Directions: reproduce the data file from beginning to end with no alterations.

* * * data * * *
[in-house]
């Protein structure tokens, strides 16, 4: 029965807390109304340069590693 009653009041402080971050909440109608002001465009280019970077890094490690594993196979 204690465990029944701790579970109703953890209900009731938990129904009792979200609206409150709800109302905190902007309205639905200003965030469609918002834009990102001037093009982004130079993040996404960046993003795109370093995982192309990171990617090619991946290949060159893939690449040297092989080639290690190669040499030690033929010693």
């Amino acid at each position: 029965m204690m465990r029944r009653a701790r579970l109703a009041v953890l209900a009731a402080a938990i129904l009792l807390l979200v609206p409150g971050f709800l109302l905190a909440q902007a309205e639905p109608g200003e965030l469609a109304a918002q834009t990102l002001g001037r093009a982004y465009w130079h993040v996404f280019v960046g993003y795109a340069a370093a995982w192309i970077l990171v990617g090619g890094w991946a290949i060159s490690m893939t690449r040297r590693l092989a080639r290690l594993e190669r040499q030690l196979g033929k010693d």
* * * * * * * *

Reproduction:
[in-house]
């Protein structure tokens, strides 16, 4: 029965807390109304340069590693 009653009041402080971050909440109608002001465009280019970077890094490690594993196979 204690465990029944701790579970109703953890209900009731938990129904009792979200609206409150709800109302905190902007309205639905200003965030469609918002834009990102001037093009982004130079993040996404960046993003795109370093995982192309990171990617090619991946290949060159893939690449040297092989080639290690190669040499030690033929010693």
């Amino acid at each position: 029965m204690m465990r029944r009653a701790r579970l109703a009041v953890l209900a009731a402080a938990i129904l009792l807390l979200v609206p409150g971050f709800l109302l905190a909440q902007a309205e639905p109608g200003e965030l469609a109304a918002q834009t990102l002001g001037r093009a982004y465009w130079h993040v996404f280019v960046g993003y795109a340069a370093a995982w192309i970077l990171v990617g090619g890094w991946a290949i060159s490690m893939t690449r040297r590693l092989a080639r290690l594993e190669r040499q030690l196979g033929k010693d």